No, you stupid Redditor, what you said isn't even any different from what the first guy implied. You still have gotten nowhere near how averages work. An average is either a mean or a median in most cases; there are some other ways of calculating statistical average, but these are the easiest and most common. For any given variable y of population x, for a mean your calculation will be the total value or frequency of said variable divided amongst the population size. y / x = the mean. Let's assume a randomly generated class of ten students and their test scores, bounded between 50 and 100 - from **random.org,** our scores are 87, 67, 73, 51, 91, 70, 78, 51, 62, 63.

According to you, the average of 50 and 100 is 75 because it's in the center. Adding up our scores and dividing by the class size to get the average (mean), we get: 693 / 10 = 69.3. The average is not 75, it's 69. On average, calculating for mean, the class failed. 5 students or 50% of the class failed, with their scores all being below the mean (which would not necessarily remain true if there was a larger disparity allowed between scores, or a larger sample size allowing scores clustered closer together), but an 'average' student would literally be above the 50th percentile in this example. This proves that the average when using mean =/= the halfway point.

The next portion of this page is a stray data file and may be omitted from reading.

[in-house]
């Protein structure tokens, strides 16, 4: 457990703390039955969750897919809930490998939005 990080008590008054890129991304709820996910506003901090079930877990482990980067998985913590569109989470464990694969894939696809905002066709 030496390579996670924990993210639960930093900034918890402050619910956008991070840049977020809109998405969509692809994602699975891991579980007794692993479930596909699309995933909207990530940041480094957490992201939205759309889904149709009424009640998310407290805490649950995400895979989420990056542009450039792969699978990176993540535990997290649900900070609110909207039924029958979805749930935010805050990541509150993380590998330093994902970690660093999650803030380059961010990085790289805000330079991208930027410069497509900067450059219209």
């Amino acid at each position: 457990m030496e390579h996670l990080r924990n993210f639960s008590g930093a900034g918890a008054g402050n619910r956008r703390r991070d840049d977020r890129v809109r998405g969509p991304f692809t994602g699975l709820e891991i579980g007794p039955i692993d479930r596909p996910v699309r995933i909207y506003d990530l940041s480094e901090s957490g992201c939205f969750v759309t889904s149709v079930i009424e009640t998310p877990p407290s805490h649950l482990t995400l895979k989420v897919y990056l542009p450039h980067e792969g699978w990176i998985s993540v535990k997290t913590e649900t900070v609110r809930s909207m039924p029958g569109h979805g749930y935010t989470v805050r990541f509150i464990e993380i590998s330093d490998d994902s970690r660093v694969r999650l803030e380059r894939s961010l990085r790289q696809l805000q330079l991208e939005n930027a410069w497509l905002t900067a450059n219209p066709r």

Now let's work out a median, with a second set of ten randomly generated scores: 64, 86, 53, 83, 57, 60, 95, 69, 59, 80. The median is the middle value in an ordered set, so we should sort these scores out then use math to find the middle - if the median arrives between two data points, you split the difference.

53, 57, 59, 60, 64, 69, 80, 83, 86, 95. Our middle two scores are 64 and 69, meaning that the median score is at:

69 - 64 = 5

5 / 2 = 2.5

64 + 2.5 = 66.5

This time when calculating for median, our average is even lower past the center point, again showing that the average does not mean 50% above and 50% below.